This is as true in business as it is in politics: sooner or later, liars get caught out. And once the untruth genie is out of the bottle, it’s impossible to put it back. Any acceptance of dishonesty at any level is corrosive. In part, this means always saying what people need to hear and not what you or they want to hear.
It means creating an environment where truth can be spoken to power without fear of the consequences. It means encouraging self-honesty and it means challenging untruths, half-truths and lazy claims or assumptions that are not supported by the facts. I expand on this in the webinar.
And - as I’ve mentioned - it means being judged by your actions and not by your words. Your organisation’s values and ethics don’t come from a mission statement or a code of conduct - they come from the actions that every member of the organisation takes on a daily basis.
Recruiting people with the right values
I hope that anybody with any practical experience of hiring will acknowledge that skills and experience can be developed - but that ingrained attitudes, beliefs and behaviours are far harder to change. I hope that you also recognise that attitudes, beliefs, and behaviours are the foundations upon which skills and experience can be built. Trying to successfully train or develop people who don’t have the appropriate mindset is a usually a frustratingly difficult challenge.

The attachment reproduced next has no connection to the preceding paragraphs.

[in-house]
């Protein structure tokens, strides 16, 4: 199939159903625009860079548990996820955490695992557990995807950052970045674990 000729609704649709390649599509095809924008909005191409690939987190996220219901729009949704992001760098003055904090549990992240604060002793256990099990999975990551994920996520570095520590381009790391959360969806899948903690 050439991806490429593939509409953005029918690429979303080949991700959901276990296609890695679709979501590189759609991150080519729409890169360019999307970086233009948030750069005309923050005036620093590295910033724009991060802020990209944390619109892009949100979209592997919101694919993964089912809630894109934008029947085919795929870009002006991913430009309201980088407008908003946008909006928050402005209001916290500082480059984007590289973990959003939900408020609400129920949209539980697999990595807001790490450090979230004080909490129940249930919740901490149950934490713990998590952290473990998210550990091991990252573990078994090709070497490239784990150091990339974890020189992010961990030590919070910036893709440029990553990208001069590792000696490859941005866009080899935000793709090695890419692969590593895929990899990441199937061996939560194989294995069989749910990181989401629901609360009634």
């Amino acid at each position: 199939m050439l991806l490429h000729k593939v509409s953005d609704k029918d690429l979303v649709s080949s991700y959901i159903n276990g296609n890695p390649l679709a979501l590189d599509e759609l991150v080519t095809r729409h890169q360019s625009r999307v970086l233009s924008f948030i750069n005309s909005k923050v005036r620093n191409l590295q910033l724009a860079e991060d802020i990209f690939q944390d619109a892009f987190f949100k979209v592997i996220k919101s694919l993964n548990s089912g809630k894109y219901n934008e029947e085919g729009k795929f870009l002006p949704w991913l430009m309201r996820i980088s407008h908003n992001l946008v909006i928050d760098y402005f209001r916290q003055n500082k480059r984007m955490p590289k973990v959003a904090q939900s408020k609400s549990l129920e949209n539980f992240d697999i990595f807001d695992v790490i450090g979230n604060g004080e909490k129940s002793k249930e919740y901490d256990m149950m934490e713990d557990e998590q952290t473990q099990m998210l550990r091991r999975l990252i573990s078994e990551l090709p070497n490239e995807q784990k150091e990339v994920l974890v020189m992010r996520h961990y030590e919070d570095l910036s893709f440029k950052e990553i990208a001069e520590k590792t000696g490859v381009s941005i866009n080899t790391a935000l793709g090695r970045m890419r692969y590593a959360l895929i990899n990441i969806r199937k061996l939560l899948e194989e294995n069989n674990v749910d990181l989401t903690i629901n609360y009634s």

Hiring mistakes are particularly expensive when it comes to the sales function, given the wasted costs and lost revenues that follow as an inevitable consequence. So why do so many hiring decisions place so much stress on the applicant’s apparent experience, rather than their mindset? Hiring people who have values that are inconsistent with the organisation they are joining makes no sense at all!
Having a robust, evidence-based evaluation process that explores how people actually think and behave and not just what they claim to have achieved (such as that provided by the Objective Management Group) is, to my mind - critical - and I explore this in more detail in the webinar.
Converting potential into performance